Classic Blue

Atlas Nitrile Touch Garden Glove

Classic Blue moves into the garden.

The Pantone Color for 2020 is “Classic Blue”… a vibrant yet traditional blue that is trending indoors in paint, fabrics and even appliance colors. But, let’s take it outdoors this spring as we add blue flowers and classic blue containers to our gardens and patios. Blue is one of the rarest flower colors to see in nature… which makes it even more desirable. Blue colors evoke serenity and calm… welcome attributes for an outdoor sanctuary. Keep in mind a few flowers in the blue hue that will keep you on trend… 


Hydrangea ‘Nantucket’ (Hydrangea macrophylla): Showy clusters of sky-blue* blossoms will add an elegance to garden or container.

Light: Dappled sunlight or afternoon shade; East or north side of home.

Soil: Moist, well drained

Blooms: Blue blossoms in acidic soil and pink flowers in alkaline soil*.

*Even in our alkaline soils, we are able to enjoy heavenly blue, hydrangea blooms. To keep those flowers blue, you have to increase the acidity of our alkaline soil with aluminum sulfate such as Espoma’s Organic Soil Acidfier.

Size: Shrubs mature from 4- 6’ wide and tall. 

Why we like it: Gorgeous blue flowers bloom from early summer into early fall.


English Lavender ‘Super Blue’ (Hydrangea macrophylla): Fragrant and compact plants produce rich and saturated blue blooms to add a rich blue color to walkways, edging or patio containers.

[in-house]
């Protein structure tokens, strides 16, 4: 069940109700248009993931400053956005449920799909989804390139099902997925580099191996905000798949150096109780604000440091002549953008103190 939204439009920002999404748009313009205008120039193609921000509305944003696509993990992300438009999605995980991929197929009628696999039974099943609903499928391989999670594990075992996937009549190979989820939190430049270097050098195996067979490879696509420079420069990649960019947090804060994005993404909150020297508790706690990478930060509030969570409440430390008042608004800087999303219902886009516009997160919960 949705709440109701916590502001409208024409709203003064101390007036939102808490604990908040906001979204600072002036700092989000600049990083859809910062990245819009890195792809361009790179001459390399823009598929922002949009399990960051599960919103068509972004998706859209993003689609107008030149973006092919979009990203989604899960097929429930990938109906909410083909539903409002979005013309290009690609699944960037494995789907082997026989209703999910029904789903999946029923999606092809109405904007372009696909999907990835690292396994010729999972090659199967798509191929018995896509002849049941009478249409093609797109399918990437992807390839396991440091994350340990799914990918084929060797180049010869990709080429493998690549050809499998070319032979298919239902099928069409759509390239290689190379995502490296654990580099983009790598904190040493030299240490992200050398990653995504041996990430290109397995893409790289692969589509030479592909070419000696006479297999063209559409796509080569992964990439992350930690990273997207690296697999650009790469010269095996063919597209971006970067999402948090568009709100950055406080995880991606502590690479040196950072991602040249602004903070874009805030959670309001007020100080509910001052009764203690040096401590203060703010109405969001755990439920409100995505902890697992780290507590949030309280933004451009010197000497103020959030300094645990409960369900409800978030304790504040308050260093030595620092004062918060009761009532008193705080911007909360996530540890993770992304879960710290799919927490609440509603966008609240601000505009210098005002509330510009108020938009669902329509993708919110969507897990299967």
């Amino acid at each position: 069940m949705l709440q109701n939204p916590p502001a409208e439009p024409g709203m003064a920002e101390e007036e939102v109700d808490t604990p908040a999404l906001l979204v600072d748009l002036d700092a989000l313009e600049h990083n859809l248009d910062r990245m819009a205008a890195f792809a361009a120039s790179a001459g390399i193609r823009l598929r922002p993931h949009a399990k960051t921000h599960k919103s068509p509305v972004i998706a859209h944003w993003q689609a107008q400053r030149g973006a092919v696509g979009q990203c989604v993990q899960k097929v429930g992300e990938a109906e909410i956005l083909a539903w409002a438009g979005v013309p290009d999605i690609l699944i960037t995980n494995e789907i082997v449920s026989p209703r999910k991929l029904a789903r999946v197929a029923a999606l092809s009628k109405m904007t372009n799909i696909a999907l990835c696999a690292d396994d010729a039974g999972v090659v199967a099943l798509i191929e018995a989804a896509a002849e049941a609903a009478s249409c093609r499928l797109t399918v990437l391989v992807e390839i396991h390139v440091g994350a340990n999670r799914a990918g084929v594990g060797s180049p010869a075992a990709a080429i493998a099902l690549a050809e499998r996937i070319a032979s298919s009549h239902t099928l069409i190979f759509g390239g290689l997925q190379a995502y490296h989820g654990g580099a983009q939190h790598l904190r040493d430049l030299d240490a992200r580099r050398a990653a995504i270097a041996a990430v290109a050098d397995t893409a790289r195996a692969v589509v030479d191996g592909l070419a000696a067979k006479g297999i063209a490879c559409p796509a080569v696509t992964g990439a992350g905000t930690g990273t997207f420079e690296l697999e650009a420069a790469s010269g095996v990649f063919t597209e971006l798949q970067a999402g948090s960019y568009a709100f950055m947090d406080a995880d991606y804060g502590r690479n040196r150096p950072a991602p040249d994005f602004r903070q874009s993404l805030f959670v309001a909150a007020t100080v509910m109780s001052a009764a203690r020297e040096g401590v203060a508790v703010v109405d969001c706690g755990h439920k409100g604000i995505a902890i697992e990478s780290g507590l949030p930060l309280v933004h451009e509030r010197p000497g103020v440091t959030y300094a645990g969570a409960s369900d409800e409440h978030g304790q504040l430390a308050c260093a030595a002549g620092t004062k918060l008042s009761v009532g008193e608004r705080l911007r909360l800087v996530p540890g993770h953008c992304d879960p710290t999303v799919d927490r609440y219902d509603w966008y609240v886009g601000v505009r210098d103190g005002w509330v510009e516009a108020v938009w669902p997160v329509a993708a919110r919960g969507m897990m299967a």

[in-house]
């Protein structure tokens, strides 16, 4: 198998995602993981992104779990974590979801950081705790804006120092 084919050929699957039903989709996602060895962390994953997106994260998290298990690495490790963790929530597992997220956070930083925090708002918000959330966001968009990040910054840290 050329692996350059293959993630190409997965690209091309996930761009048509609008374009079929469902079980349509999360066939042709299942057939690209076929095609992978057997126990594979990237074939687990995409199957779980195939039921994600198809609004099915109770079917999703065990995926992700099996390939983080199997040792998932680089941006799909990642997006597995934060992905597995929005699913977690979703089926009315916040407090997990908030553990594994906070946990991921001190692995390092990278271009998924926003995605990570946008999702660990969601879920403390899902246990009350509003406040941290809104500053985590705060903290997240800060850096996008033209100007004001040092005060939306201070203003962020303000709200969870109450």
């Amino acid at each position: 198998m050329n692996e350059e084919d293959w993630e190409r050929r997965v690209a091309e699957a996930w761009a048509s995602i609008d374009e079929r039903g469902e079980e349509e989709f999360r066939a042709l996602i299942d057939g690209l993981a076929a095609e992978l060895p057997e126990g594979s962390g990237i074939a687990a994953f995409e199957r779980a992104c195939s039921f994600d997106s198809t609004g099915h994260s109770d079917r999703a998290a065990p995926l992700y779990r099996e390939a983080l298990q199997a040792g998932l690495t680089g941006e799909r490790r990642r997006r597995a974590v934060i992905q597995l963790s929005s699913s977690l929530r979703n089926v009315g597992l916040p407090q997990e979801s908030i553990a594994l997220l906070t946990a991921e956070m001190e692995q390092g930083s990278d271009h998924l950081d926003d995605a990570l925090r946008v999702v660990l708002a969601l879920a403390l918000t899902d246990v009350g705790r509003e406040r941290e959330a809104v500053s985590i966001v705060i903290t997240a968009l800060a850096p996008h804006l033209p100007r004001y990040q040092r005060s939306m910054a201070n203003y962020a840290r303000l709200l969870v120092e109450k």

Light: Full Sun

Water: Can withstand drought

Soil: well drained

Blooms: Early to late summer

Size: Compact plants mature from 10-12” tall. 

Why we like it: Over-winters well. Butterfly & bee friendly and deer resistant.


Delphinium (Delphinium): Spires of smaller flowers float above fern-like foliage in some of the most beautiful blues from deep midnight blue to pale sky blue. Delphiniums are at home in cottage gardens or formal gardens and are do well as cut flowers.

Light: Full sun, light shade

Soil: Moist, well drained

Blooms:Prefer moist, cool summers and dislikes wind or pelting rain.

Size: So many varieties… mature from 2’ – 5’ tall. 

Why we like it: Taller varieties add needed verticality to garden designs. This perennial loves our alkaline soils. 


Globe Thistle (Echinops Ritro): Smaller florets appear as oneglobe of violet blue on branched, silvery stems… a drought hardy plant with heavily lobed, dark green leaves.

Light: Full sun, Part shade is tolerated

Soil: Well drained soil

Blooms: Prefers moist, cool summers and dislikes wind or pelting rain.

Size: Grows up to 3-4’ tall and 18-24” wide. 

Why we like it: Flowers more than once in a season and is drought tolerant. Flowers are a magnet for butterflies and bees.

Tip: Enjoy the drying flowers… If you cut stems of flowers before they open and dry them upside down, you’ll enjoy their dried flowers in vases.


Butterfly Bush ‘Blue Chip’ (Buddleia davidii): This compact shrub has scented, blue-purple panicles that attract butterflies, as well as hummingbirds. The lance-shaped leaves cling to arching branches. 

Light: Full Sun (6+ hours)